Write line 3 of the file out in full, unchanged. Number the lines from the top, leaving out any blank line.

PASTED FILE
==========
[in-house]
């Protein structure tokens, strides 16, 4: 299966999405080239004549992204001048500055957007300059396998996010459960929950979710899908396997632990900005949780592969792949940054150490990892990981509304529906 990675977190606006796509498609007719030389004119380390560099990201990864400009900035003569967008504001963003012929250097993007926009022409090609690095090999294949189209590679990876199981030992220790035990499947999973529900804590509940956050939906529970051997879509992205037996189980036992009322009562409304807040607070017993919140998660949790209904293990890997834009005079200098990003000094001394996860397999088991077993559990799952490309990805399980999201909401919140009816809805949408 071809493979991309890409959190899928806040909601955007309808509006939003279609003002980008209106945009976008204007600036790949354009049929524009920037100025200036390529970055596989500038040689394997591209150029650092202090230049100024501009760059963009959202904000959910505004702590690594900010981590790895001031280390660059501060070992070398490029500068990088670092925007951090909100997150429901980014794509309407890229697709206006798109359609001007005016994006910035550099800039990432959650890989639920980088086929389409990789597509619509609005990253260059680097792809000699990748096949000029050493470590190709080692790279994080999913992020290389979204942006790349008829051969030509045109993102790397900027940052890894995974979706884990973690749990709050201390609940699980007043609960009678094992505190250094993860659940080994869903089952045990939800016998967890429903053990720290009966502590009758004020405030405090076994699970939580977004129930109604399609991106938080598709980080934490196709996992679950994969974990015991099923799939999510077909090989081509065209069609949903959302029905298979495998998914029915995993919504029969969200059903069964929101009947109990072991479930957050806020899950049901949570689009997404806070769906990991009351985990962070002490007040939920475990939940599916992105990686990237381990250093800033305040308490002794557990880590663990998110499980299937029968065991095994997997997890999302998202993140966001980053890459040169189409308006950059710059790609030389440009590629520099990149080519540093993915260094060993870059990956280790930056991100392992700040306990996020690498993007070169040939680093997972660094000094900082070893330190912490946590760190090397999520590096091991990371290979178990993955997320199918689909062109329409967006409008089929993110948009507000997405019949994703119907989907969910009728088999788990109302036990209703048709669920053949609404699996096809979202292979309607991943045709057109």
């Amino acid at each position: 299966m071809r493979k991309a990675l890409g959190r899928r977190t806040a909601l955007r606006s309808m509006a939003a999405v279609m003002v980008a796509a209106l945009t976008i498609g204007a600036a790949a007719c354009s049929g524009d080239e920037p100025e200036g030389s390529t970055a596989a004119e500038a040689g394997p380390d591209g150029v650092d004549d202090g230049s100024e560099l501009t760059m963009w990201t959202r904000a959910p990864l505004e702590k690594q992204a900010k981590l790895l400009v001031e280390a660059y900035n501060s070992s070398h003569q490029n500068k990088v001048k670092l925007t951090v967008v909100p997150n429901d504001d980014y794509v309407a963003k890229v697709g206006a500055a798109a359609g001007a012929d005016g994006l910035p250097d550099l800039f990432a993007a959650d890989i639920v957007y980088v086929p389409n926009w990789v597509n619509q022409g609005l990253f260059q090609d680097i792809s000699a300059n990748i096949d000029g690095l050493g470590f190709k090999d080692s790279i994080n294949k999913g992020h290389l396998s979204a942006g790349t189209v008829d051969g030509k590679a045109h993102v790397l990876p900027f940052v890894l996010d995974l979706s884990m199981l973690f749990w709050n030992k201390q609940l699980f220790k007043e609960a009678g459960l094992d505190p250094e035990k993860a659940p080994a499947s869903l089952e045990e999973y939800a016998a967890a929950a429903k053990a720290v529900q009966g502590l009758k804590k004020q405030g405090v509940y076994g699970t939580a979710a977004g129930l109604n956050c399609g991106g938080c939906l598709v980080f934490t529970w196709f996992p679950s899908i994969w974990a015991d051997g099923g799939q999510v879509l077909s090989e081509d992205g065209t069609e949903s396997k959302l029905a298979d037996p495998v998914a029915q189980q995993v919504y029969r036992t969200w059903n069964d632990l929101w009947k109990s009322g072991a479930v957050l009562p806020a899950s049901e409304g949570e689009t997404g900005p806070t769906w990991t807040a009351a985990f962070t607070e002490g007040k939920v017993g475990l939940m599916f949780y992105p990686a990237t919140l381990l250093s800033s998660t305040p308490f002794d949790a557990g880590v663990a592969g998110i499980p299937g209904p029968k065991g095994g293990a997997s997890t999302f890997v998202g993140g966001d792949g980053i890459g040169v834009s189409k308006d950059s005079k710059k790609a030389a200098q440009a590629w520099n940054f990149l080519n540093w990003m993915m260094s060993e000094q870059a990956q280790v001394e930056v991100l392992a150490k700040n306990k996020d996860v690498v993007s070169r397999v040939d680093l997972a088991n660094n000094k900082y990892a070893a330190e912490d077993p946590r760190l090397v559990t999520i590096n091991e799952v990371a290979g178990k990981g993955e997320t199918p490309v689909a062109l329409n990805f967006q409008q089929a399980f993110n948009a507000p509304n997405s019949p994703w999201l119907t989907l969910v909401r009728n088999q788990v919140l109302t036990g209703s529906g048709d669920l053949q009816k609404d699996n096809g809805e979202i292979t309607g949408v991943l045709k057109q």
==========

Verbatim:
């Amino acid at each position: 299966m071809r493979k991309a990675l890409g959190r899928r977190t806040a909601l955007r606006s309808m509006a939003a999405v279609m003002v980008a796509a209106l945009t976008i498609g204007a600036a790949a007719c354009s049929g524009d080239e920037p100025e200036g030389s390529t970055a596989a004119e500038a040689g394997p380390d591209g150029v650092d004549d202090g230049s100024e560099l501009t760059m963009w990201t959202r904000a959910p990864l505004e702590k690594q992204a900010k981590l790895l400009v001031e280390a660059y900035n501060s070992s070398h003569q490029n500068k990088v001048k670092l925007t951090v967008v909100p997150n429901d504001d980014y794509v309407a963003k890229v697709g206006a500055a798109a359609g001007a012929d005016g994006l910035p250097d550099l800039f990432a993007a959650d890989i639920v957007y980088v086929p389409n926009w990789v597509n619509q022409g609005l990253f260059q090609d680097i792809s000699a300059n990748i096949d000029g690095l050493g470590f190709k090999d080692s790279i994080n294949k999913g992020h290389l396998s979204a942006g790349t189209v008829d051969g030509k590679a045109h993102v790397l990876p900027f940052v890894l996010d995974l979706s884990m199981l973690f749990w709050n030992k201390q609940l699980f220790k007043e609960a009678g459960l094992d505190p250094e035990k993860a659940p080994a499947s869903l089952e045990e999973y939800a016998a967890a929950a429903k053990a720290v529900q009966g502590l009758k804590k004020q405030g405090v509940y076994g699970t939580a979710a977004g129930l109604n956050c399609g991106g938080c939906l598709v980080f934490t529970w196709f996992p679950s899908i994969w974990a015991d051997g099923g799939q999510v879509l077909s090989e081509d992205g065209t069609e949903s396997k959302l029905a298979d037996p495998v998914a029915q189980q995993v919504y029969r036992t969200w059903n069964d632990l929101w009947k109990s009322g072991a479930v957050l009562p806020a899950s049901e409304g949570e689009t997404g900005p806070t769906w990991t807040a009351a985990f962070t607070e002490g007040k939920v017993g475990l939940m599916f949780y992105p990686a990237t919140l381990l250093s800033s998660t305040p308490f002794d949790a557990g880590v663990a592969g998110i499980p299937g209904p029968k065991g095994g293990a997997s997890t999302f890997v998202g993140g966001d792949g980053i890459g040169v834009s189409k308006d950059s005079k710059k790609a030389a200098q440009a590629w520099n940054f990149l080519n540093w990003m993915m260094s060993e000094q870059a990956q280790v001394e930056v991100l392992a150490k700040n306990k996020d996860v690498v993007s070169r397999v040939d680093l997972a088991n660094n000094k900082y990892a070893a330190e912490d077993p946590r760190l090397v559990t999520i590096n091991e799952v990371a290979g178990k990981g993955e997320t199918p490309v689909a062109l329409n990805f967006q409008q089929a399980f993110n948009a507000p509304n997405s019949p994703w999201l119907t989907l969910v909401r009728n088999q788990v919140l109302t036990g209703s529906g048709d669920l053949q009816k609404d699996n096809g809805e979202i292979t309607g949408v991943l045709k057109q």